SIOUX CITY — Small nonfarm businesses in 12 counties in northwest Iowa are eligible to apply for low-interest federal disaster loans from the U.S. Small Business Administration, the SBA announced Thursday.
The loans are intended to offset economic losses due to reduced incomes caused by the drought in the following major counties that began July 5, according to an SBA press release.
Major counties are Cherokee and O’Brien; neighboring counties include Buena Vista, Clay, Dickinson, Ida, Lyons, Osceola, Plymouth, Sac, Sioux, and Woodbury County.
Much of northwestern Iowa is currently in drought to one degree or another. According to the US Drought Monitor, most of Plymouth County and significant areas of Cherokee and Woodbury counties are currently in a state of extreme drought; in each of these counties, the portion that is currently not classified as extreme drought is severe drought. Each of the other counties is classified as severe drought, moderate drought, or abnormally dry except for the northern parts of Osceola, Dickinson, and Lyon County.
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Small non-agricultural businesses, small agricultural cooperatives, small businesses engaged in aquaculture, and most private non-profit organizations of any size may be eligible for economic disaster loans of up to $2 million for help meet financial obligations and operating expenses that could have been met had the disaster not occurred.
The loans carry an interest rate of 2.935% for businesses and 1.875% for private non-profit organizations and have a maximum repayment term of 30 years. They’re available to small businesses and most nonprofits that don’t have the financial means to offset the effects of the drought without hardship, said Tanya N. Garfield, director of the Disaster Field Operations Center-West of the SBA.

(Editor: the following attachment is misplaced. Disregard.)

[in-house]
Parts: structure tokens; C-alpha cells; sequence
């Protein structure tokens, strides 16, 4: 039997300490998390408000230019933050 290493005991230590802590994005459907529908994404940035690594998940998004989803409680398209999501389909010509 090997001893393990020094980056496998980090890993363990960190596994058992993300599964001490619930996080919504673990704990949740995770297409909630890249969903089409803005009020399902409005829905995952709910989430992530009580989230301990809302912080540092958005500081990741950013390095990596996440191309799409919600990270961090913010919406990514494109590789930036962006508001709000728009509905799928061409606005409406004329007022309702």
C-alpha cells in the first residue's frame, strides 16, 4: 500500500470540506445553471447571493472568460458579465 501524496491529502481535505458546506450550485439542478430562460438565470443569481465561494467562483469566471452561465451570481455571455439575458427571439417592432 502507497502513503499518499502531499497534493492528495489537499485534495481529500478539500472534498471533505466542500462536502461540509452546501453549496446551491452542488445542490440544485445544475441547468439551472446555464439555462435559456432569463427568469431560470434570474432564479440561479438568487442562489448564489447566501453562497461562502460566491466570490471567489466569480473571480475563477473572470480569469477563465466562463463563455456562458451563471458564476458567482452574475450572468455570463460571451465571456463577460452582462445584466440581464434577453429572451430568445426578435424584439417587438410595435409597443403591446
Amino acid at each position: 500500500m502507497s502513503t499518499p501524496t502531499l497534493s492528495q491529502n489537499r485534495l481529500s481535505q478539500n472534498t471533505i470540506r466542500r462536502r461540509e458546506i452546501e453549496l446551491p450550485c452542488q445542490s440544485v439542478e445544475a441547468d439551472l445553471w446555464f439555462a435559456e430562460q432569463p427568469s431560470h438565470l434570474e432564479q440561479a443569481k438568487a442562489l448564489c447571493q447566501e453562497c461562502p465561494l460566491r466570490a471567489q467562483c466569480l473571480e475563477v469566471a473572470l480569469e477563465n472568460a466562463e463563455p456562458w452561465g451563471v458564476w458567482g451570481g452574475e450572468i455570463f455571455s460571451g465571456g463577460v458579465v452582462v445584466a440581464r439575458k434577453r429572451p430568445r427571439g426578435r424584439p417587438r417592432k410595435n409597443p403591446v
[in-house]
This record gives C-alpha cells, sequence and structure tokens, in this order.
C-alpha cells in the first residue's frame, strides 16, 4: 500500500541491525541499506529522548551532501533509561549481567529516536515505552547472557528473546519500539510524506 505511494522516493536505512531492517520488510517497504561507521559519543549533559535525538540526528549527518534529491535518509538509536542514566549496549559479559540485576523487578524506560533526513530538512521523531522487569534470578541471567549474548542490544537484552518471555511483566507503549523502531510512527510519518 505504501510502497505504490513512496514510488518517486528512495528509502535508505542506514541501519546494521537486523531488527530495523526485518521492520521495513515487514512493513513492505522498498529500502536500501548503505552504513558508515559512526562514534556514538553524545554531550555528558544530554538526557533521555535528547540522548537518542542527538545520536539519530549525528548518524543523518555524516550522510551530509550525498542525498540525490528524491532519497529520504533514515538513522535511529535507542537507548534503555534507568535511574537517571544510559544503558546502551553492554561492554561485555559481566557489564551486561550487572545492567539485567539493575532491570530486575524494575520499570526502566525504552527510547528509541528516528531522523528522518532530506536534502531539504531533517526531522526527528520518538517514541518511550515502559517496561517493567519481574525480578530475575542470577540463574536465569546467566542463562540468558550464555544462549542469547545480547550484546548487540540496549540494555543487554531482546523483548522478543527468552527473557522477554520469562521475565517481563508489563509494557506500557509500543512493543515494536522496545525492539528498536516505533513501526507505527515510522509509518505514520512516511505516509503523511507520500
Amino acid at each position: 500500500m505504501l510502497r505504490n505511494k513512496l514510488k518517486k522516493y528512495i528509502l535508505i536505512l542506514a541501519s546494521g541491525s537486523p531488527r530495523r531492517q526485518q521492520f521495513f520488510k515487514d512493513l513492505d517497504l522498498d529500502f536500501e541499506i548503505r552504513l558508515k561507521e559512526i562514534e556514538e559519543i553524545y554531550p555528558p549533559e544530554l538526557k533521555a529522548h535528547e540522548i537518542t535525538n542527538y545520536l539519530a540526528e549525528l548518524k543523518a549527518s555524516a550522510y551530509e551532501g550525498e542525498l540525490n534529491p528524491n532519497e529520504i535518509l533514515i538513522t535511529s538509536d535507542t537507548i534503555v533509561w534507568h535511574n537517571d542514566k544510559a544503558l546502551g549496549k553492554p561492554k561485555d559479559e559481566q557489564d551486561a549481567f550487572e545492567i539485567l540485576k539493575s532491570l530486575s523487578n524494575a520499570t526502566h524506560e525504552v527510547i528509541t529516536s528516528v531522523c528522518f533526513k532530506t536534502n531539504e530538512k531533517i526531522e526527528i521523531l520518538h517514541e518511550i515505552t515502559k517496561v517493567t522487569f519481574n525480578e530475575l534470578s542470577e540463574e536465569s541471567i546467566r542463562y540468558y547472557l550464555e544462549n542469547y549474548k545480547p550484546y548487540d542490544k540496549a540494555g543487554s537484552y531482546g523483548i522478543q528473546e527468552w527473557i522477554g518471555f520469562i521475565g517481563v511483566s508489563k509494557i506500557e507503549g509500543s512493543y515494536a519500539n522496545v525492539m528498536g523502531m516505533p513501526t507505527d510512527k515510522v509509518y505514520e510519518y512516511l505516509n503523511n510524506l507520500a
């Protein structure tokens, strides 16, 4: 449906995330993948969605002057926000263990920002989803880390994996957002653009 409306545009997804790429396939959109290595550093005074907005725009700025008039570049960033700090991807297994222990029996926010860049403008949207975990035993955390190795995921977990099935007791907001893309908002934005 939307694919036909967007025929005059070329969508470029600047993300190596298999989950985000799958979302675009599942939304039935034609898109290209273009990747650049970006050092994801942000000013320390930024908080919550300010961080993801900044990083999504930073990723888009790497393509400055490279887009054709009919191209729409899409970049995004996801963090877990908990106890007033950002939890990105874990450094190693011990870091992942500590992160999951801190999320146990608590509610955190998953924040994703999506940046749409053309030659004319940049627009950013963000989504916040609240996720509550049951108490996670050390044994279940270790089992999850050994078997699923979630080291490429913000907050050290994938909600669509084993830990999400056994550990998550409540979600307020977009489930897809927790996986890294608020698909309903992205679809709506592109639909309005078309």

“Eligibility for these loans is based solely on the financial impact of the disaster and not actual property damage,” Garfield said in a statement.
The SBA provides economic disaster loans when the United States Secretary of Agriculture designates an agricultural disaster. Tom Vilsack, the Secretary of Agriculture, declared a disaster on July 11.
Businesses primarily engaged in agriculture or ranching are not eligible for SBA disaster relief, according to an SBA press release. Agricultural businesses should contact the Farm Services Agency about the United States Department of Agriculture assistance made available by the Secretary’s Statement. Nurseries, however, are eligible for SBA disaster assistance in times of drought.
Applicants can apply online, receive additional information about disaster assistance, and upload applications at Disasterloanassistance.sba.gov. Applicants may also call the SBA Customer Service Center at (800) 659-2955 or email email@example.com for more information about SBA disaster assistance. For people who are deaf, hard of hearing or have a speech impediment, please dial 7-1-1 to access telecommunications relay services. Completed applications should be mailed to US Small Business Administration, Processing and Disbursement Center, 14925 Kingsport Road, Fort Worth, TX 76155.
The deadline to file an economic injury claim is March 13, 2023.